This week, the College Resource Network’s blog will focus on Asian Americans in college. We offer over 100 scholarships for students of Asian descent, so we are happy to showcase the talent coming from this community.
Talking about talent, many Asian Americans have made history in the US through their achievements. They might not be the ones whose faces we see on magazines or TV commercials nowadays, but they are ones who shaped American history with their unique perspective and serve as inspiration to new generations. Let’s review seven remarkable Asian personalities who have broken through personal and professional barriers to achieve amazing goals.
Minoru Yamasaki, architect, designed the World Trade Center’s building one and two. Yamasaki was one of the most prominent architects of the 20th century and a University of Washington graduate. He designed several other noteworthy buildings, such as the Conservatory of Music at Oberlin College and the Pacific Science Center in Seattle.
Norman C. Bay was the U.S. Attorney for the District of New Mexico from 2000–2002, and the first Chinese-American to hold the position of U.S. Attorney. Bay was raised in Albuquerque, New Mexico and graduated from Albuquerque Academy. He attended Dartmouth College and Harvard Law School.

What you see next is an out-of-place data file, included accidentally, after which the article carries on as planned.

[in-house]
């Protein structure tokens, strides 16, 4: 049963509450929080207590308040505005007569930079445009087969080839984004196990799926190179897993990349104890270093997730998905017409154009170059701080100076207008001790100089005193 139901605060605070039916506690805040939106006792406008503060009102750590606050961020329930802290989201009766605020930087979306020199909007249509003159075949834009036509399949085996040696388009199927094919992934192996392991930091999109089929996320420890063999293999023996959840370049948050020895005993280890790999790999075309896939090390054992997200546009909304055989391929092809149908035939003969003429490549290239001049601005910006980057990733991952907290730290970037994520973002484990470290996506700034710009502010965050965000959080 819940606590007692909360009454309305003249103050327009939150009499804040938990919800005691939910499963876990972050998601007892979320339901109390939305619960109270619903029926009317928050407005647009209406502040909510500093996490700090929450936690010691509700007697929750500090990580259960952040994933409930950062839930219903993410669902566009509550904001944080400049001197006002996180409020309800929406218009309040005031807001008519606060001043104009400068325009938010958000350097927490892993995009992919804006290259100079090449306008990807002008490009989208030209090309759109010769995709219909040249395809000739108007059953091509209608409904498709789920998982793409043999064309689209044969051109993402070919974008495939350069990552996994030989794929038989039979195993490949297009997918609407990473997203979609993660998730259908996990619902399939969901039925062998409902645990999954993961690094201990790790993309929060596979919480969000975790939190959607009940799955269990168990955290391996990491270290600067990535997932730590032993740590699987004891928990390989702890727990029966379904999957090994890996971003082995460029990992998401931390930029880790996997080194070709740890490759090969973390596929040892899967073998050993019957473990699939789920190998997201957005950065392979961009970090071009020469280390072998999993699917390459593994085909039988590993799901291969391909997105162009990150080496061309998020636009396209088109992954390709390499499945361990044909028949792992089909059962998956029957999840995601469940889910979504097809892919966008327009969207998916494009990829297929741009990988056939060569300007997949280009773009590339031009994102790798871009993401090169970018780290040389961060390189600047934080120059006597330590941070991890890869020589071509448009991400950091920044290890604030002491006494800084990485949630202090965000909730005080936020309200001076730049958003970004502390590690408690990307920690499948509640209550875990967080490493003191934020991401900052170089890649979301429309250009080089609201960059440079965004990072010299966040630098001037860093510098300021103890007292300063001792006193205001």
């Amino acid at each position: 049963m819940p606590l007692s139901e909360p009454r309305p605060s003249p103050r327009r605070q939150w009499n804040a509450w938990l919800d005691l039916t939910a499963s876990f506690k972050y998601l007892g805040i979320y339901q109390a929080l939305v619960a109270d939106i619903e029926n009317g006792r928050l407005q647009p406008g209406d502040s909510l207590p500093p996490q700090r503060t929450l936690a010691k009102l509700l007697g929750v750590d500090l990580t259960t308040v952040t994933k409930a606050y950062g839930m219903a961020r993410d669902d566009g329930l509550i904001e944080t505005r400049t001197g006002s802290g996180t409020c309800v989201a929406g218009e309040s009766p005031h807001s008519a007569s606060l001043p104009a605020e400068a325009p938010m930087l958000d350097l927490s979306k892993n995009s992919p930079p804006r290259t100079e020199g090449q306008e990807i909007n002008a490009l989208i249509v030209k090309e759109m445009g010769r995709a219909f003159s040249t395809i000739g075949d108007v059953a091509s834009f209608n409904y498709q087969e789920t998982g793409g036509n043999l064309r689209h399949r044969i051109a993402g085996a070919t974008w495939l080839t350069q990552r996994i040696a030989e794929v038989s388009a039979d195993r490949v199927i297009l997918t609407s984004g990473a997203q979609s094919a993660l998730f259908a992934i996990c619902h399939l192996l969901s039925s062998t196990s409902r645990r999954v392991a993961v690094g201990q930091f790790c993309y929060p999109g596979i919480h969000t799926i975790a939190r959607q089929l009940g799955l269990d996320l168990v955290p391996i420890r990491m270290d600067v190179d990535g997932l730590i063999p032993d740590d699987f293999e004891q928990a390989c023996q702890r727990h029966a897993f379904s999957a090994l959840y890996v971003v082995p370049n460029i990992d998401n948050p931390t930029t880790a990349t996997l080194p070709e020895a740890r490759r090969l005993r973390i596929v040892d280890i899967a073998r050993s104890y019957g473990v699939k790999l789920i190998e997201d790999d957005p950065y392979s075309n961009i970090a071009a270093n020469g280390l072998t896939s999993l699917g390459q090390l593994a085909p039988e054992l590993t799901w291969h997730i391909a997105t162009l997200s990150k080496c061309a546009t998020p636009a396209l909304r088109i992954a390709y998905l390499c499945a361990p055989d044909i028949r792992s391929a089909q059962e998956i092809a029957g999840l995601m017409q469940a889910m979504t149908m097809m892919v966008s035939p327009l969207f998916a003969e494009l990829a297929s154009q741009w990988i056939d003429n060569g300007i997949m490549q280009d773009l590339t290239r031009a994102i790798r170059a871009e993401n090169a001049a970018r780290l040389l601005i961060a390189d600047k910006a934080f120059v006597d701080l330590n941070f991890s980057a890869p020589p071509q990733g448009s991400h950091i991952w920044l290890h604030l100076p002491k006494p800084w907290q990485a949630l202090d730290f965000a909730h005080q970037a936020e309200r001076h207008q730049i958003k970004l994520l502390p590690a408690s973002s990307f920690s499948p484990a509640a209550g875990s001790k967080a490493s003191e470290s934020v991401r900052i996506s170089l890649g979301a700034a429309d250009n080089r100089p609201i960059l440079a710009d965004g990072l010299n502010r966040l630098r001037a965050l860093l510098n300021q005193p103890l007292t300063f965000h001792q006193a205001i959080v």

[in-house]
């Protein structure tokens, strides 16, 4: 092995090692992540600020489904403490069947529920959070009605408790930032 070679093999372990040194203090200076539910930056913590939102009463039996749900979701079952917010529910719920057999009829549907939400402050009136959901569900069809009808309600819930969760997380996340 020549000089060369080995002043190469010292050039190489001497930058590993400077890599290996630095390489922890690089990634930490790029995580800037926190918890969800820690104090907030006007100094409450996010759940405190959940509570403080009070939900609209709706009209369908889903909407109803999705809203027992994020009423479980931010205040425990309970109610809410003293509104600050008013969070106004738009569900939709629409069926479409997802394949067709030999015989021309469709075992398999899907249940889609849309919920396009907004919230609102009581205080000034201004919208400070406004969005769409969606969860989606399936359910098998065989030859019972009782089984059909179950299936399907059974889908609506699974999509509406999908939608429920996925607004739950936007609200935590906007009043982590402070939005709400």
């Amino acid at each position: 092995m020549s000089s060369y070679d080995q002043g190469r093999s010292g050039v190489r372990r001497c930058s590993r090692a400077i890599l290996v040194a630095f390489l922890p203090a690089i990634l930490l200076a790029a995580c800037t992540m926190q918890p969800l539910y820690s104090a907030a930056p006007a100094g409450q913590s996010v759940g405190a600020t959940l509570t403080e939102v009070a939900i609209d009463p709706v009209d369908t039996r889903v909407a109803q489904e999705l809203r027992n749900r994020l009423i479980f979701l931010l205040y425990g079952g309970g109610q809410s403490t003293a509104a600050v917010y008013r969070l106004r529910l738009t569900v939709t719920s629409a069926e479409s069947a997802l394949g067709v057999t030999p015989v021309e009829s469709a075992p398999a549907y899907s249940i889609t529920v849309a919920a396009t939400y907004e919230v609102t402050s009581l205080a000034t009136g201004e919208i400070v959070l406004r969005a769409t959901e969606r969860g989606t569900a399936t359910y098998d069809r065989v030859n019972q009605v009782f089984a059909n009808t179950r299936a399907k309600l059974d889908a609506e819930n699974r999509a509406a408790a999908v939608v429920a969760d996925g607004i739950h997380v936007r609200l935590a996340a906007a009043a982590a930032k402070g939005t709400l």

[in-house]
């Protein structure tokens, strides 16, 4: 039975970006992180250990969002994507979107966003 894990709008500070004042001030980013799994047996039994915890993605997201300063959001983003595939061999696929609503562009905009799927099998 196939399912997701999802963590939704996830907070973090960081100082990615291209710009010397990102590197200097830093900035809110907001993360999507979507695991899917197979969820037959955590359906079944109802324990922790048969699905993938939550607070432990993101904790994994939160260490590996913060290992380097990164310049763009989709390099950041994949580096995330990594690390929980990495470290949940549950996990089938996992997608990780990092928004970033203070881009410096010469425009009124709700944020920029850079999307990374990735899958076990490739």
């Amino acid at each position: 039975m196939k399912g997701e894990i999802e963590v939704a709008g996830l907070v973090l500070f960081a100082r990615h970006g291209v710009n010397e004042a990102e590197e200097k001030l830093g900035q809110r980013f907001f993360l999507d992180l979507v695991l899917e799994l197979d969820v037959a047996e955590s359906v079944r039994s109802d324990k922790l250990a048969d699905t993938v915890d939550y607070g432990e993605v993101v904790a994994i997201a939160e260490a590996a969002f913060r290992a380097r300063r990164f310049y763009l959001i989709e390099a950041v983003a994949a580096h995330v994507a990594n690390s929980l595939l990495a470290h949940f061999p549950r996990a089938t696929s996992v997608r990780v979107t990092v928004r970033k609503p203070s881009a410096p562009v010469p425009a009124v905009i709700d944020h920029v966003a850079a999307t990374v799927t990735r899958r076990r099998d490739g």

Ken Kashiwahara is an Emmy winning television journalist who was the first Asian American network news anchor. Kashiwahara, spent 25 years with ABC News as a correspondent, which includes coverage of the O.J. Simpson trial, Ronald Reagan’s presidential bid, and the Vietnam War.
Chien-Shiung Wu is arguably the most admired female Asian-American scientist in U.S. history. Wu developed a procedure for using gaseous diffusion to separate U235 from U238 was key to the Manhattan Project’s success in building the world’s first atomic bomb. She is a graduate of UC Berkley.
Ellison Onizuka was the first Asian American astronaut in space, on the first spaceflight in 1985. Onizuka made a career in the Air Force before he was selected to be part of NASA. Sadly, Onizuka died in the 1986 Challenger disaster.
Sheryl WuDunn is the first Asian-American to win a Pulitzer Prize, at The New York Times in 1990, for her coverage of investment banking and new media. WuDunn has studied at Cornell University, Harvard Business School and Princeton University.
These Asian Americans college graduates have put hard work into achieving their goals and overcoming challenges. Their college degrees served to catapult their professional careers and their perseverance carried them through adversity.